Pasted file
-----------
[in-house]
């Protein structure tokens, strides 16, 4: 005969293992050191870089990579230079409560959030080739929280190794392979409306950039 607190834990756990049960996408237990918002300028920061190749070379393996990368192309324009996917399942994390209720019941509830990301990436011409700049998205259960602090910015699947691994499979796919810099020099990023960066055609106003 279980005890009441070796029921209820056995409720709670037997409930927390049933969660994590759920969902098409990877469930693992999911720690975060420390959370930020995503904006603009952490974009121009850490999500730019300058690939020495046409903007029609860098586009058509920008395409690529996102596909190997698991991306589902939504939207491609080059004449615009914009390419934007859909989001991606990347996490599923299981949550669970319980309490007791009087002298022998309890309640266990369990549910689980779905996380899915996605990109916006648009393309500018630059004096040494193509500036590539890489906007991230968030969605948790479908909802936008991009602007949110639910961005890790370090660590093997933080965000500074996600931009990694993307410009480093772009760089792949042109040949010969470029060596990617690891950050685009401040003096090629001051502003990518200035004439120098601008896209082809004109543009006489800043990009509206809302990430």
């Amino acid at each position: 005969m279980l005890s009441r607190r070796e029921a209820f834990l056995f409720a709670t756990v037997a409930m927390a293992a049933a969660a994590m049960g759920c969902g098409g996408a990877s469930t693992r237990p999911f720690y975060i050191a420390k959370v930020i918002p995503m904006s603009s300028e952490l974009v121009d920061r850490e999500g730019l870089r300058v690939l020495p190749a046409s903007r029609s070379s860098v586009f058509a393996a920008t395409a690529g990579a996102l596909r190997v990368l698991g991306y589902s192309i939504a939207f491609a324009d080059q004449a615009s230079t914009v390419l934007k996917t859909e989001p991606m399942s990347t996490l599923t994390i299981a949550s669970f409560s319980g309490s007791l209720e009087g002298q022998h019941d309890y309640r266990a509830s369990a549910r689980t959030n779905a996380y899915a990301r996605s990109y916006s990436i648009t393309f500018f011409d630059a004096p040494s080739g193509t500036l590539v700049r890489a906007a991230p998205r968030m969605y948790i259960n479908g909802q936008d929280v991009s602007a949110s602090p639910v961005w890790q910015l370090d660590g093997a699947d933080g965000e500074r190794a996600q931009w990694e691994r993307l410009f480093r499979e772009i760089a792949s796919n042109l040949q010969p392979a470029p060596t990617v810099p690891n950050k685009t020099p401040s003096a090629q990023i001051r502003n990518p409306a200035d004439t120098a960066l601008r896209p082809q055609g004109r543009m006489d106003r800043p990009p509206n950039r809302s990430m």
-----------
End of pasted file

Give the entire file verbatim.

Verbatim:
[in-house]
């Protein structure tokens, strides 16, 4: 005969293992050191870089990579230079409560959030080739929280190794392979409306950039 607190834990756990049960996408237990918002300028920061190749070379393996990368192309324009996917399942994390209720019941509830990301990436011409700049998205259960602090910015699947691994499979796919810099020099990023960066055609106003 279980005890009441070796029921209820056995409720709670037997409930927390049933969660994590759920969902098409990877469930693992999911720690975060420390959370930020995503904006603009952490974009121009850490999500730019300058690939020495046409903007029609860098586009058509920008395409690529996102596909190997698991991306589902939504939207491609080059004449615009914009390419934007859909989001991606990347996490599923299981949550669970319980309490007791009087002298022998309890309640266990369990549910689980779905996380899915996605990109916006648009393309500018630059004096040494193509500036590539890489906007991230968030969605948790479908909802936008991009602007949110639910961005890790370090660590093997933080965000500074996600931009990694993307410009480093772009760089792949042109040949010969470029060596990617690891950050685009401040003096090629001051502003990518200035004439120098601008896209082809004109543009006489800043990009509206809302990430």
């Amino acid at each position: 005969m279980l005890s009441r607190r070796e029921a209820f834990l056995f409720a709670t756990v037997a409930m927390a293992a049933a969660a994590m049960g759920c969902g098409g996408a990877s469930t693992r237990p999911f720690y975060i050191a420390k959370v930020i918002p995503m904006s603009s300028e952490l974009v121009d920061r850490e999500g730019l870089r300058v690939l020495p190749a046409s903007r029609s070379s860098v586009f058509a393996a920008t395409a690529g990579a996102l596909r190997v990368l698991g991306y589902s192309i939504a939207f491609a324009d080059q004449a615009s230079t914009v390419l934007k996917t859909e989001p991606m399942s990347t996490l599923t994390i299981a949550s669970f409560s319980g309490s007791l209720e009087g002298q022998h019941d309890y309640r266990a509830s369990a549910r689980t959030n779905a996380y899915a990301r996605s990109y916006s990436i648009t393309f500018f011409d630059a004096p040494s080739g193509t500036l590539v700049r890489a906007a991230p998205r968030m969605y948790i259960n479908g909802q936008d929280v991009s602007a949110s602090p639910v961005w890790q910015l370090d660590g093997a699947d933080g965000e500074r190794a996600q931009w990694e691994r993307l410009f480093r499979e772009i760089a792949s796919n042109l040949q010969p392979a470029p060596t990617v810099p690891n950050k685009t020099p401040s003096a090629q990023i001051r502003n990518p409306a200035d004439t120098a960066l601008r896209p082809q055609g004109r543009m006489d106003r800043p990009p509206n950039r809302s990430m």